Money changes everything, but it wasn't
going to change me. I wouldn't quit my job, change my friends,
or be like others who had inherited money. I had created
a life for myself offering workshops around the country
and I wasn't going to change it just because I'd inherited
When it happened, I was forty-two, single,
and a workaholic. I was at the top of my field, yet I had
no social life. I loved my work and hated my lifestyle.
Then my mother died and I inherited a monthly income twice
what I was making in a good year. Suddenly, I didn't need
to work for money. What a life-shattering thought.
I didn't let it shatter my life, though-not
at first. I decided I wouldn't stop working, though I would
stop getting paid. I worked more and more, without taking
a salary. It turned out to be an untenable shift for a business
partnership that had started out as equal. Neither my partner
nor I could deal with the fact that I was not working for
money and she was. I soon left the company I had co-founded
nine years before.
For the next several years, my life followed
the classic pattern of a Vision Quest: Severance (leaving
the known world behind), Threshold (entering a sacred time
and space that is permeable to new possibilities), and Reincorporation
(bringing the learnings back into daily life and community).
Gradually, I severed from my old life and entered a period
of questing that took years. During this Threshold period,
I studied, traveled, and moved halfway across the country.
I got married and learned how to be a wife. I met new people
who were in the same situation: recipients of excess resources
learning how to use them in creative and socially responsible
ways. I began to let joy and fun guide me, rather than fear
Eventually, out of the chaos of the Threshold
period emerged a vision of where to go next. I knew it was
time to commit to life anew and begin the process of Reincorporation.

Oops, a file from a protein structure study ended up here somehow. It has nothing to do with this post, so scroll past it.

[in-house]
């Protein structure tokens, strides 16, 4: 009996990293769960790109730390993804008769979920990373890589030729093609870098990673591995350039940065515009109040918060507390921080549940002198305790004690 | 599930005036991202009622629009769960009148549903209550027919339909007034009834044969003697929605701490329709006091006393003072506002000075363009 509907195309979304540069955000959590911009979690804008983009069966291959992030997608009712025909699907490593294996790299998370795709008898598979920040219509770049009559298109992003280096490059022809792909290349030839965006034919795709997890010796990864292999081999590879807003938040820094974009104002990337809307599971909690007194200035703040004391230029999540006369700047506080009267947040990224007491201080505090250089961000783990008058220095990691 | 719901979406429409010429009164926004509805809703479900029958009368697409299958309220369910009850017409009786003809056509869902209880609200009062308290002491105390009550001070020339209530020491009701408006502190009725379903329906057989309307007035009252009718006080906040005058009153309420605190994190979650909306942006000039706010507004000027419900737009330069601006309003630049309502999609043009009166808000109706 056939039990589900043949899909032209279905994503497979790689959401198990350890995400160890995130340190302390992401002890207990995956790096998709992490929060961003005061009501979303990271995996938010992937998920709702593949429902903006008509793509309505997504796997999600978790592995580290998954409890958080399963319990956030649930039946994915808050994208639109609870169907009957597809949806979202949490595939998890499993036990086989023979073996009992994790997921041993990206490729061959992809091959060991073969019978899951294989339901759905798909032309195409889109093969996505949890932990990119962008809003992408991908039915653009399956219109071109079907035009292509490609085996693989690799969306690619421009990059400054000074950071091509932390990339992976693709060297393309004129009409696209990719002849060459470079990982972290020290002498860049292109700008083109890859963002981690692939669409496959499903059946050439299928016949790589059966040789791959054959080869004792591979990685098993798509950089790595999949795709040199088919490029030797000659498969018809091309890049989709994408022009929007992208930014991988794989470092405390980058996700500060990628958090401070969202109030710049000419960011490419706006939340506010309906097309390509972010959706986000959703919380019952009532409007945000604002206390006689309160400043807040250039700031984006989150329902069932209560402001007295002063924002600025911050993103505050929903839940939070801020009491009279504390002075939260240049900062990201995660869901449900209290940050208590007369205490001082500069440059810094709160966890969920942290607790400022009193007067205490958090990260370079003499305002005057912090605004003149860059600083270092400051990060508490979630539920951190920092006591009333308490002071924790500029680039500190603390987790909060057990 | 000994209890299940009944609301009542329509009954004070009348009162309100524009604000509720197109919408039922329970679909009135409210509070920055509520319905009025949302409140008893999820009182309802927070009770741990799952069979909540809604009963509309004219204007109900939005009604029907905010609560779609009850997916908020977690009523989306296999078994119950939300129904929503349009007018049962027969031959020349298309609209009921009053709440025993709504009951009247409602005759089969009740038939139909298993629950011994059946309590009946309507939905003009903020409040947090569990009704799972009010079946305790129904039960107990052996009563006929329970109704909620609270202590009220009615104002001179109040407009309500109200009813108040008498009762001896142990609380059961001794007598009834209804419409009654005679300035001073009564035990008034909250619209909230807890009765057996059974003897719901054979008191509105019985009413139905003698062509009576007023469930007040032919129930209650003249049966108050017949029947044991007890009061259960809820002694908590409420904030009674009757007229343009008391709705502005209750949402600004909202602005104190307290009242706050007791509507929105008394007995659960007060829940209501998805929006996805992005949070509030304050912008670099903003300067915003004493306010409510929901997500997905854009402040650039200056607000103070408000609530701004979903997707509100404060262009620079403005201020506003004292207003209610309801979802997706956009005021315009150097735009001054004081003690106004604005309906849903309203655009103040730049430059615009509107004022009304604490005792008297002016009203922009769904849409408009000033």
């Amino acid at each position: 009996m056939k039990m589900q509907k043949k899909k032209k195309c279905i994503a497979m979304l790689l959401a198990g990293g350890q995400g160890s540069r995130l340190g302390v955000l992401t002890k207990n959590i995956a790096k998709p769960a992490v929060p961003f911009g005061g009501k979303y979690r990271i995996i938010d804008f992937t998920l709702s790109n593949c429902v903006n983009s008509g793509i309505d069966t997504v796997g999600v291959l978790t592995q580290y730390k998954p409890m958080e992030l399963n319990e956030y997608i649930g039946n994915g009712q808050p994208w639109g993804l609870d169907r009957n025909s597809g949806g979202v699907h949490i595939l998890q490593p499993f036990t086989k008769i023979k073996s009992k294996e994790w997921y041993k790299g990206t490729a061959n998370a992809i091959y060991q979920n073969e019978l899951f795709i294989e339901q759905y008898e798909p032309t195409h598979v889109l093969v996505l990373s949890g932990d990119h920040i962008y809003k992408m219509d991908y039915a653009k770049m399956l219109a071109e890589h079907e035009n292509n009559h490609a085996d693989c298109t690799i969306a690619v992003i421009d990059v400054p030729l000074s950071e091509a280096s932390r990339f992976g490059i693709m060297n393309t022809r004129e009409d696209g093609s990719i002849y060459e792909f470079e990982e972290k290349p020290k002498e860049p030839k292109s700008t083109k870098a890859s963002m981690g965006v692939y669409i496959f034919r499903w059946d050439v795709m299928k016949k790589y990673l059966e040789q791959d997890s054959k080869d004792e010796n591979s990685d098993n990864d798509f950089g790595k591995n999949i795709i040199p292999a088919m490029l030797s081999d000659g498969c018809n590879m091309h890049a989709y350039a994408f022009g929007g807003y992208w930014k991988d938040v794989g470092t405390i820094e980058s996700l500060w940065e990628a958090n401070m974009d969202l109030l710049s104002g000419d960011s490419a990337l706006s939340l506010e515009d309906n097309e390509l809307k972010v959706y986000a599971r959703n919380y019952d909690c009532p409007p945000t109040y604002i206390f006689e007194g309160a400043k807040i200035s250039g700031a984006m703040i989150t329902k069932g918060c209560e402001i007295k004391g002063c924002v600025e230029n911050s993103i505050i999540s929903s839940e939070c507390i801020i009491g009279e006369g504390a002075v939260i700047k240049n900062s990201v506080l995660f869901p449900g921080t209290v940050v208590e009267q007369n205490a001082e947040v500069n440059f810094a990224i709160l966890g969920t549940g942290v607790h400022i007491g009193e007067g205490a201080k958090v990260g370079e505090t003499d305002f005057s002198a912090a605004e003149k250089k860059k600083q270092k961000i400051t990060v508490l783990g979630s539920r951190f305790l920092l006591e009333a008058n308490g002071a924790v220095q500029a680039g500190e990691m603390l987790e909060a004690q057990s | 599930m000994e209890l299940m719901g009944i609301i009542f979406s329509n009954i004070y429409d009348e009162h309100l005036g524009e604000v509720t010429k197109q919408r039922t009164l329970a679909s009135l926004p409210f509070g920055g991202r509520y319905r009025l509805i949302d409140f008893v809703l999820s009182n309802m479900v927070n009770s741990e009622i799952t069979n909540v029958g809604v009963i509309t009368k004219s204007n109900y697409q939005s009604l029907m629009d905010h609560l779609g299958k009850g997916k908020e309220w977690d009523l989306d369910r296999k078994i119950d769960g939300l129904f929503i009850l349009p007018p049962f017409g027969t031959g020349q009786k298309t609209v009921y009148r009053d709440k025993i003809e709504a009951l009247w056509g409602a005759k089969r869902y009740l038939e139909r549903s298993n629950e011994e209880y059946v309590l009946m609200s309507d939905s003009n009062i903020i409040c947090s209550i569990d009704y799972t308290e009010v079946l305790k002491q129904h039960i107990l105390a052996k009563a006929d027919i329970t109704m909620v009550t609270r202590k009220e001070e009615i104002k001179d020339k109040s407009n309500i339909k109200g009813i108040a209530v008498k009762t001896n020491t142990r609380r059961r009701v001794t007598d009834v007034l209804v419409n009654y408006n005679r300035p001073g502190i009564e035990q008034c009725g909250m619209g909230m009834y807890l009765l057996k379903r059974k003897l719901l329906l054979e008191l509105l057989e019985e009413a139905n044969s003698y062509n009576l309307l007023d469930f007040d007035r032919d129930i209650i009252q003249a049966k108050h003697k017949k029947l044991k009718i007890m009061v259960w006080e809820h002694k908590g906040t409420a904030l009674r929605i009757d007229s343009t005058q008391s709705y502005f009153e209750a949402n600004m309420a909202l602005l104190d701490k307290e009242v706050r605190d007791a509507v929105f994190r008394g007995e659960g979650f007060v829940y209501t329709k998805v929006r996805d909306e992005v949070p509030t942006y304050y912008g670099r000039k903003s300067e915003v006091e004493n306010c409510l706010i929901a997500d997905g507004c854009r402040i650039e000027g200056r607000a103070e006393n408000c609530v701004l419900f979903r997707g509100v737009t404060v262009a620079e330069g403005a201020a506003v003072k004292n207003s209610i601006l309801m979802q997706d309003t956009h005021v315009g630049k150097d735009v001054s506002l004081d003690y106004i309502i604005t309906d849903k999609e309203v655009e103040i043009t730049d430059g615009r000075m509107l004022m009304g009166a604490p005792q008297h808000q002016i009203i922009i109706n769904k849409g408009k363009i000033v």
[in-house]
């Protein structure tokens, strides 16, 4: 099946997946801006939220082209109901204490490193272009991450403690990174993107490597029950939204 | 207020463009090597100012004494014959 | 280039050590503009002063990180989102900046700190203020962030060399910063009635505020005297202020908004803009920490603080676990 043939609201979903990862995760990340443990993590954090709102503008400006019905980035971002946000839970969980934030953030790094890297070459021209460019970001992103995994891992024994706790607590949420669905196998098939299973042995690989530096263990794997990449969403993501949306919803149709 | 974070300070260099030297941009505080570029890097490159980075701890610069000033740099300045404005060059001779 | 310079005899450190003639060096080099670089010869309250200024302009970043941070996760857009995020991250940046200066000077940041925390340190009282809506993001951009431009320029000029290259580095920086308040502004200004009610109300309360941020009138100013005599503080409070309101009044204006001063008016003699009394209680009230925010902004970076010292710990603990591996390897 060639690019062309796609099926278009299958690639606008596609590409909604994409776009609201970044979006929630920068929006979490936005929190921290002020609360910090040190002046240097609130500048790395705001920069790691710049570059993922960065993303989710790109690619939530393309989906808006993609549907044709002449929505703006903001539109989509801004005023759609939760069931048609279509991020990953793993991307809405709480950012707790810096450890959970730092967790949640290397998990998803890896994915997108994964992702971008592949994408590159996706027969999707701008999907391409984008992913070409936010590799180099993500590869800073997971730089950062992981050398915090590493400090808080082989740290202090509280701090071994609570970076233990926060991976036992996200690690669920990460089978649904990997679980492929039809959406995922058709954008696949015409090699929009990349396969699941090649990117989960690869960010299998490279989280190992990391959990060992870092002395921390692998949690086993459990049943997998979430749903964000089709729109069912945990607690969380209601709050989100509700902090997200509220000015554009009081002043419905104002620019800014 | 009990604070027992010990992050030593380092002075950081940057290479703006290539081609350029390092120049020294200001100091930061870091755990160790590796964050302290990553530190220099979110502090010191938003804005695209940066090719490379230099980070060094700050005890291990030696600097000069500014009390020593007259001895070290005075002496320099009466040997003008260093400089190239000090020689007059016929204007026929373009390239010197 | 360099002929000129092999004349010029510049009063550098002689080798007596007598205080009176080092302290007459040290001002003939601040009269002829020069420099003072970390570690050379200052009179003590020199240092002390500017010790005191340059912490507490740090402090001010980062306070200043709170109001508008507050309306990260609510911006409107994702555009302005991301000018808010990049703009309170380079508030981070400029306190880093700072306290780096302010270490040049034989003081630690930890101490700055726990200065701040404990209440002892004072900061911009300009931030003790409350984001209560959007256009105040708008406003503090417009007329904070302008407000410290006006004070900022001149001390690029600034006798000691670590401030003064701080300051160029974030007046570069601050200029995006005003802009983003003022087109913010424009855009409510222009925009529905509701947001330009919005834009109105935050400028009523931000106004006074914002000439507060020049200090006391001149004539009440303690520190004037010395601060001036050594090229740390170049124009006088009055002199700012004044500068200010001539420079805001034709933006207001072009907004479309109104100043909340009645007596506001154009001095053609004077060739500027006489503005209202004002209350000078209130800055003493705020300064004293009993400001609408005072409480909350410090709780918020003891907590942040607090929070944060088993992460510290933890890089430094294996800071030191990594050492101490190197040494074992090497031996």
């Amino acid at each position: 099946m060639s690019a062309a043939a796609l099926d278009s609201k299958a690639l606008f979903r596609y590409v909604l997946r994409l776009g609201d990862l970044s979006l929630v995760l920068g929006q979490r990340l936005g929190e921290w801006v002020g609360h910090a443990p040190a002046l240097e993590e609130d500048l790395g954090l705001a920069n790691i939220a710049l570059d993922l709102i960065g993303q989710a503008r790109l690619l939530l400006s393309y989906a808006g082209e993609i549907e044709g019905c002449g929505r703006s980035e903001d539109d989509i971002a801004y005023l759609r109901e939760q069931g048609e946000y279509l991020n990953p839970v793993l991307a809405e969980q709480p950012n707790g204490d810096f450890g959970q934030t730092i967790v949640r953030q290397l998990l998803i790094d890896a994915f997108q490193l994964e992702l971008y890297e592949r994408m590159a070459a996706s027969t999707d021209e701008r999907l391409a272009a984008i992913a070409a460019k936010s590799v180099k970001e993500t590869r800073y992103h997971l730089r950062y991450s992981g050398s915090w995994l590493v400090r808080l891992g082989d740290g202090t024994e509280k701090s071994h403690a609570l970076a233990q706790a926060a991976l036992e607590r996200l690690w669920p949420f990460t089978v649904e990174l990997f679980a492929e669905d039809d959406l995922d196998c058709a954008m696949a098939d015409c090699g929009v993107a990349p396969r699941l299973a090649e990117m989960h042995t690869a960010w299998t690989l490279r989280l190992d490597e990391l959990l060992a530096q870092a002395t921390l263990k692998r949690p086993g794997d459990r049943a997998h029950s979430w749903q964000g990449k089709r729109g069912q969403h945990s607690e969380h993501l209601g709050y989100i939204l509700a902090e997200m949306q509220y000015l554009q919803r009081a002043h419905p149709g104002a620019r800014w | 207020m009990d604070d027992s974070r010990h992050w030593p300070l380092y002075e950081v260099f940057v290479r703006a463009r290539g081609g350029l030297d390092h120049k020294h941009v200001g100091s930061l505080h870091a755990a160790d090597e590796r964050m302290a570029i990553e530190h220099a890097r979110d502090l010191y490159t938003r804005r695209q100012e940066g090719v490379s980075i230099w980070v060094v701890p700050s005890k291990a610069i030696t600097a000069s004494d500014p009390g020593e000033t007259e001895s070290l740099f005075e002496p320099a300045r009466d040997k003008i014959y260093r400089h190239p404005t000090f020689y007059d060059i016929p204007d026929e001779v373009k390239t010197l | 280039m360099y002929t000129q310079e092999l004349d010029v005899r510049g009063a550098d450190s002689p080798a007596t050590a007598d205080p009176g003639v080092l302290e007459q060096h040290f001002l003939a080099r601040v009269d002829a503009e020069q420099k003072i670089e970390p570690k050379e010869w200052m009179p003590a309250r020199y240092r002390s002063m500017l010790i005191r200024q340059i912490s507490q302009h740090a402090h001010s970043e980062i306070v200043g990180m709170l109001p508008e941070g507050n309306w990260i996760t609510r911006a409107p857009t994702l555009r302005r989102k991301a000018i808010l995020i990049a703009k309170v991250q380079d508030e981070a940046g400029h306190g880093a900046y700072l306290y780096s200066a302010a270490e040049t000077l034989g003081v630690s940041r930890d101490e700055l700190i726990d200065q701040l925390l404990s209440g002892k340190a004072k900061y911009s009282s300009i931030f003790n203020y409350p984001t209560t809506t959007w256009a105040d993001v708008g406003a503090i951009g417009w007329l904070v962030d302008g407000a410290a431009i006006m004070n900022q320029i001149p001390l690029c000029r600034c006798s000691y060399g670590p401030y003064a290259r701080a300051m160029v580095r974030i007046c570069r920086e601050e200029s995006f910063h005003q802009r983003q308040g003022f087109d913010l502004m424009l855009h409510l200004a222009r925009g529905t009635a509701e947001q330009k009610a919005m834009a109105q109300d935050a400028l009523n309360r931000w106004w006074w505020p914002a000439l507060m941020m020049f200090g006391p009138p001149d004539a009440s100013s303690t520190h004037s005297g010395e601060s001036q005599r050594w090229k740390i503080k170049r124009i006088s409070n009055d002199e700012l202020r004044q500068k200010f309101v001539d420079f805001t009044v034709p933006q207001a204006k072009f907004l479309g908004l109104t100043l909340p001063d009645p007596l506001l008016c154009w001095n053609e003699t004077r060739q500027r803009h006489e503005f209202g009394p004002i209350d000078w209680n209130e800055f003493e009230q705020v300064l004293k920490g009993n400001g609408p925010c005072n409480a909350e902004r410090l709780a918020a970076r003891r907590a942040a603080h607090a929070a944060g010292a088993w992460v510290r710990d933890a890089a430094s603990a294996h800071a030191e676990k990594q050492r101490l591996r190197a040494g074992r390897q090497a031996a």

Over the past few years, I have forged a new life with new
rhythms and patterns, new people, in new geographic regions.
I have become a philanthropist and an activist. I have recreated
my work in entirely new forms that are exciting, fulfilling,
Looking back, I see that for a while I believed
that inheriting money had changed my destiny. I had been
going in a particular direction, had things pretty much
in order, and thought I knew what was next. Then, like a
flash flood, a torrent of money eroded the banks of my former
life and the structure of my life collapsed. I was swept
off into an alien universe for which I had no orientation.
What really changed, though, were the resources
available to me to manifest my destiny. Inheriting money
forced me to change the form my life took in the world,
the "container" through which I poured my life force. I
couldn't stop the money from coming toward me, so I had
to find some way to be in relationship with it. My inheritance
had been generated four generations ago. I could no longer
turn away from my ancestors and my lineage. I had to take
on the destiny of my clan line, for better or worse.
My central question became: how would I
do that? What could I do with the money that would be in
alignment with who I am and what my gifts are? Gradually,
I learned that the money hadn't changed the core of my inner
values: consciousness, compassion, beauty; honor, humor,
humility; unconditional love and personal accountability.
So I asked myself: what does a life look like that reflects
these values, when it can look like anything?
Grappling with these questions has become
a profound spiritual journey. My commitment now is to develop
a sacred relationship between who I am and the resources
I've been given. Money may have changed everything about
the old container that was my life, but it hasn't changed
the nature of my soul. It has allowed me the time to question:
what motivates anything I do if I'm not trying to survive?
What qualities do I want to have motivate my action? To
what is my life dedicated?
My choice now is be fully present for who
I am and what I have. That is the gift of having more money
than I need. I am a wealthy, white, well-educated, fifty-two-year-old
American woman. Now I say to myself: what is the most creative,
loving, passionate, challenging, healing and beautiful life
that I can create with those givens?
My journey has taught me that money changes
everything, except that which is most essential.
Lynnaea Lumbard, Ph.D., has been a workshop
leader in transformational psychology for thirty years.
In 1986 she co-founded her own national seminar company.
More recently she and her husband formed
offers transformational training programs.
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